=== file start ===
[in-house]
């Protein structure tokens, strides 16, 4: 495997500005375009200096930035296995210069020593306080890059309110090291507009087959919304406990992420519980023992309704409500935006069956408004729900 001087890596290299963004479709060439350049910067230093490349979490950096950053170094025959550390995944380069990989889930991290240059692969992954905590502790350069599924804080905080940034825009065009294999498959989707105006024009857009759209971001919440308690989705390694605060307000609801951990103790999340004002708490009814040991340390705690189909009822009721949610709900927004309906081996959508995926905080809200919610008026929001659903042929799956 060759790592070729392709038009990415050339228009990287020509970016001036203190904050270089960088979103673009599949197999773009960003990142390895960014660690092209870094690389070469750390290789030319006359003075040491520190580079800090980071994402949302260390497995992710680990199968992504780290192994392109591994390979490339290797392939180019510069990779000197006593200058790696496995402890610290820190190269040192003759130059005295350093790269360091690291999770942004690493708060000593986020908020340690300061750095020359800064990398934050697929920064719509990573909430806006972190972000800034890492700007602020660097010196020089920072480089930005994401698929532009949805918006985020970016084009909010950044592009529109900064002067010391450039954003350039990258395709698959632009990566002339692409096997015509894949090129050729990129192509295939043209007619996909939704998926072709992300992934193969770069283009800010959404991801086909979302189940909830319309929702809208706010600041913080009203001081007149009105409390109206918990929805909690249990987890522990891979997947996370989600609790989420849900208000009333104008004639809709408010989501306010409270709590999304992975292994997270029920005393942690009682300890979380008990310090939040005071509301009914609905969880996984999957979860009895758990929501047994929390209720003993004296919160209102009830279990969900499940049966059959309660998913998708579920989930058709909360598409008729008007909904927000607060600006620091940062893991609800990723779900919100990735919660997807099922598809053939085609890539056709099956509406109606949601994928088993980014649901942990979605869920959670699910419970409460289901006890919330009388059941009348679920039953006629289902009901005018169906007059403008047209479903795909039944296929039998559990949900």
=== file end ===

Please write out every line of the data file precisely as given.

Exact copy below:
[in-house]
């Protein structure tokens, strides 16, 4: 495997500005375009200096930035296995210069020593306080890059309110090291507009087959919304406990992420519980023992309704409500935006069956408004729900 001087890596290299963004479709060439350049910067230093490349979490950096950053170094025959550390995944380069990989889930991290240059692969992954905590502790350069599924804080905080940034825009065009294999498959989707105006024009857009759209971001919440308690989705390694605060307000609801951990103790999340004002708490009814040991340390705690189909009822009721949610709900927004309906081996959508995926905080809200919610008026929001659903042929799956 060759790592070729392709038009990415050339228009990287020509970016001036203190904050270089960088979103673009599949197999773009960003990142390895960014660690092209870094690389070469750390290789030319006359003075040491520190580079800090980071994402949302260390497995992710680990199968992504780290192994392109591994390979490339290797392939180019510069990779000197006593200058790696496995402890610290820190190269040192003759130059005295350093790269360091690291999770942004690493708060000593986020908020340690300061750095020359800064990398934050697929920064719509990573909430806006972190972000800034890492700007602020660097010196020089920072480089930005994401698929532009949805918006985020970016084009909010950044592009529109900064002067010391450039954003350039990258395709698959632009990566002339692409096997015509894949090129050729990129192509295939043209007619996909939704998926072709992300992934193969770069283009800010959404991801086909979302189940909830319309929702809208706010600041913080009203001081007149009105409390109206918990929805909690249990987890522990891979997947996370989600609790989420849900208000009333104008004639809709408010989501306010409270709590999304992975292994997270029920005393942690009682300890979380008990310090939040005071509301009914609905969880996984999957979860009895758990929501047994929390209720003993004296919160209102009830279990969900499940049966059959309660998913998708579920989930058709909360598409008729008007909904927000607060600006620091940062893991609800990723779900919100990735919660997807099922598809053939085609890539056709099956509406109606949601994928088993980014649901942990979605869920959670699910419970409460289901006890919330009388059941009348679920039953006629289902009901005018169906007059403008047209479903795909039944296929039998559990949900």